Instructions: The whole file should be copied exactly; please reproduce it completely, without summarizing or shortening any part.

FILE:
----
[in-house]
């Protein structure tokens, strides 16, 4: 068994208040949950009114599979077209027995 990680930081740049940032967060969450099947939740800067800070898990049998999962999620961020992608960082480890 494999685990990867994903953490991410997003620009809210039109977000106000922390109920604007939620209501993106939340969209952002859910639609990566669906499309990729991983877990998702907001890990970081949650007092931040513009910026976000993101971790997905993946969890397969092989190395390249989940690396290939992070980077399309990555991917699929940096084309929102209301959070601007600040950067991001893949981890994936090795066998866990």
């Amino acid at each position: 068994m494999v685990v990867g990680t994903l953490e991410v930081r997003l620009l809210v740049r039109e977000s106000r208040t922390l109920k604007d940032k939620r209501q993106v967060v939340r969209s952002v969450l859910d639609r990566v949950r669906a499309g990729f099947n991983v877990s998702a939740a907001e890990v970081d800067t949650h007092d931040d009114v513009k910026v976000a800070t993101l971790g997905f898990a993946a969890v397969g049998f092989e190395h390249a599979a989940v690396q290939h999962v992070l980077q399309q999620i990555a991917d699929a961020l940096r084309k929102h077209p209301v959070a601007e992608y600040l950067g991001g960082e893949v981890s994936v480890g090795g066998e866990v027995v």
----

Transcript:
[in-house]
């Protein structure tokens, strides 16, 4: 068994208040949950009114599979077209027995 990680930081740049940032967060969450099947939740800067800070898990049998999962999620961020992608960082480890 494999685990990867994903953490991410997003620009809210039109977000106000922390109920604007939620209501993106939340969209952002859910639609990566669906499309990729991983877990998702907001890990970081949650007092931040513009910026976000993101971790997905993946969890397969092989190395390249989940690396290939992070980077399309990555991917699929940096084309929102209301959070601007600040950067991001893949981890994936090795066998866990």
């Amino acid at each position: 068994m494999v685990v990867g990680t994903l953490e991410v930081r997003l620009l809210v740049r039109e977000s106000r208040t922390l109920k604007d940032k939620r209501q993106v967060v939340r969209s952002v969450l859910d639609r990566v949950r669906a499309g990729f099947n991983v877990s998702a939740a907001e890990v970081d800067t949650h007092d931040d009114v513009k910026v976000a800070t993101l971790g997905f898990a993946a969890v397969g049998f092989e190395h390249a599979a989940v690396q290939h999962v992070l980077q399309q999620i990555a991917d699929a961020l940096r084309k929102h077209p209301v959070a601007e992608y600040l950067g991001g960082e893949v981890s994936v480890g090795g066998e866990v027995v």